I do not like using personal examples, as I am well aware of my own limitations, shortcomings and sins. But as I was driving for hours today as well as sitting in construction zones on a major Interstate (and not to mention a week of discussing this with priest and bishop friends on vacation), I could not help but think of an episode when I was undergoing the final examination for my theology license examination (an STL) in Rome. A panel of 3 professors (imposing as they sat on a dais in their Dominican habit) began with the first examiner critiquing and questioning my 45-minute theology lesson (what they call in Rome a 'lectio coram'). The next examiner 'put me through the ringer' on a variety of topics in Dogmatic and Patristic theology, in rapid-fire succession so much so that I could hardly breathe between my response and the next question. The examiner didn't even tell me if the response was correct or incorrect. When he was finished, I breathed a sigh of relief, as the next examiner was my beloved director. He and I spent many hours conversing about the Fathers of the Church. A true polyglot, Fr Ambrose Eszer OP (Ambrosius Eßer, may you rest in peace!), shared with me many of his works in various languages on the Church Fathers as well as conversation he had with Fr Irene Hauser, a giant in the world of Patrology many years ago. I thought to myself, this part of the examination would be a breeze. Well, Fr Ambrogio, with his heavy German accent, directed me to pages of Greek that I had translated in the tesina (for Americans, a tesina is a Master's thesis on mega-steroids). He opened by challenging my translation of a patristic Greek text. He then selected Greek words at random and wanted me to parse them, particularly the verbs. I began thinking to myself, ‘What is going on! He read the tesina, graded it and commended me on the insights. I knew going into the examination that I had more than 'passed' the tesina part of the examination.’ Then, in the midst of my thoughts, he pronounced, "You do not know the Greek and the conclusions are erroneous!" For a moment, I thought the ground beneath me shifted and I was floundering. There was an eerie silence in the room. I paused for a moment, collected myself and fired back that the translations were correct and I gave the reasons. After 10 minutes of retort that seemed an eternity, he looked at me with a smile and solemnly pronounced in German: "Gut gemacht (“Well done!"). As the examination ended, professors in the room went to my director – yes, my director – and told him “You have produced a fine student.” I stood there in amazement, grateful that it was all over but still wondering what had happened. An American professor came up to me and said, “You’re new to this, aren’t you? You see, Fr Eszer knew you had much and he pushed you to express it confidently and persuasively.”

Thus I offer one possible way of looking at this episode (would love to hear your take). Jesus truly knew the woman’s faith. Like another episode in the same Gospel involving foreign people, the Magi (Matthew 2) are presented as seekers who come to faith and do so in a bold way to travel “from the East” (in other words, so far East that these are super-Gentiles, super foreigners). No matter who the disciple or the person-coming-to-faith, Jesus will always challenge that faith so that the relationship may continue growing and maturing. There can never be anything static about the relationship called faith. Weak or strong, faith must grow and mature. For people like the Canaanite woman who certainly seems to ‘have her act together’ and appears as a very strong woman of faith, it takes more to push her in the way of maturity. As the masterful teacher and counselor, Jesus knew the limits to which He could push her. The fact that this woman is the ONLY person in Jesus’ Public Ministry who was able to spar with Him in such a witty way indicates to me that she knew Jesus was not using terms in a pejorative or demeaning way. She knew who she was in that Jewish world, an outsider - a dog, yet wasn't about to leave no matter what was said. Jesus' words are strong and appear startling to us. Each alleged 'jab' on the part of Jesus moves her to deeper resolve. Yes it looks as though Jesus is not 'nice' and seems downright cruel. But sit in a physical therapy room and watch a therapist stretch a knee or move an arm that has atrophied. The patient groans and complains but hangs in there with the knowledge that she or he is being pushed for the eventual goal of healing. The therapist knows how far to push, even though the patient (or observer) may think he or she cannot do it. Such were my own thoughts about a beloved mentor at a public examination until I learned what he was doing. Would I have liked a ‘nicer way?’ Sure. But I don’t think I would be in the ‘place’ where I am today.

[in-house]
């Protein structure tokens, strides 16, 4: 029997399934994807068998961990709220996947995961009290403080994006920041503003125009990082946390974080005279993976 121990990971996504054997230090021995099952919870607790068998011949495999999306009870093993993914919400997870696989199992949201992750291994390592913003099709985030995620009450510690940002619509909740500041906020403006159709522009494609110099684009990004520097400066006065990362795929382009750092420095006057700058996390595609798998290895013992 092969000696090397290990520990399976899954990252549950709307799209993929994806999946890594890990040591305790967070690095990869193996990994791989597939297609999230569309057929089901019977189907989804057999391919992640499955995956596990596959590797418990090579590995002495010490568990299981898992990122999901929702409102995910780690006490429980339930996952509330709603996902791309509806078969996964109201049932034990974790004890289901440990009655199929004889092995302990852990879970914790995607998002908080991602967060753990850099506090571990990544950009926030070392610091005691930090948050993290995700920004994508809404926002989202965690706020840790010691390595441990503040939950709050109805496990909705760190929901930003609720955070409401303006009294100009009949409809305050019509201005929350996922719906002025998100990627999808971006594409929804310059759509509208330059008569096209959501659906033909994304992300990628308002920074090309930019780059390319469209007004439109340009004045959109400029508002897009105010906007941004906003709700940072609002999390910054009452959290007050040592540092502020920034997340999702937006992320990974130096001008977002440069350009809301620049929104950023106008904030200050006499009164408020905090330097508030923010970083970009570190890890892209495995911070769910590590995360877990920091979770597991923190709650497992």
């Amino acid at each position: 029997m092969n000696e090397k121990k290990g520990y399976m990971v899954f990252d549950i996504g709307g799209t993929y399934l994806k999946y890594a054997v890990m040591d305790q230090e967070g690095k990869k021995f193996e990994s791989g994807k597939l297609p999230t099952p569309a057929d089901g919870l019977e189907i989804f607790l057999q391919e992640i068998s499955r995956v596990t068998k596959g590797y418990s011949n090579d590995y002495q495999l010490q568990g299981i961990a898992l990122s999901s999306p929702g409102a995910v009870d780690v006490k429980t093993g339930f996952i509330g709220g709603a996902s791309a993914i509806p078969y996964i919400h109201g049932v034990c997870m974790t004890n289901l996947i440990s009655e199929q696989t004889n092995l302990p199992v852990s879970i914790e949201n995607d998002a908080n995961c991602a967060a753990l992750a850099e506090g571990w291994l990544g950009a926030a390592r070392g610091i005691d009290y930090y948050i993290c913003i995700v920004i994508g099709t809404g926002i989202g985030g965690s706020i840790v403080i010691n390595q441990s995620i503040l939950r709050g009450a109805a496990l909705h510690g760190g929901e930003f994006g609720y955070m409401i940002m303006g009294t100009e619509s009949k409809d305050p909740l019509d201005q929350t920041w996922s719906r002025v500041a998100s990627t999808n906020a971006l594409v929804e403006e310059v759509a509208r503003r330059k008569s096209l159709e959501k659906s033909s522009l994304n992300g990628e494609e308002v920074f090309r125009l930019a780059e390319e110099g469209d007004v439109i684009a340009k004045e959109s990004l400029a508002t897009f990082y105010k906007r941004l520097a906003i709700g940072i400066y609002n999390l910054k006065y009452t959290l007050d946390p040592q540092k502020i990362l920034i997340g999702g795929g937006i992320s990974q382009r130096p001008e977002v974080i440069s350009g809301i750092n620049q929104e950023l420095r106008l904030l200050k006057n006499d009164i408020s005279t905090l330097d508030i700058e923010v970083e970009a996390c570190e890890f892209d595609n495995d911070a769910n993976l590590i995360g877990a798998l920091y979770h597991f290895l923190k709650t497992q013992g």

‘Niceness’ at times can deceive and derail the challenge of the Gospel to embrace a mature faith. Human standards or perception of what constitutes being nice can ruffle feathers that are often fluffed by desires for complacency and comfort. The Gospel proclaimed, lived and embodied in Jesus is about His Father's Kingdom and its demanding way of living sustained by mature faith, not human perceptions or standards of 'niceness' that mask for "missing the mark" of Kingdom living.

Opening Prayer:
God our Father,
may we love You in all things
and above all things
and reach the joy You have prepared for us
beyond all our imagining.

We ask this through our Lord Jesus Christ Your Son,
Who lives and reigns with You and the Holy Spirit,
One God, for ever and ever. Amen.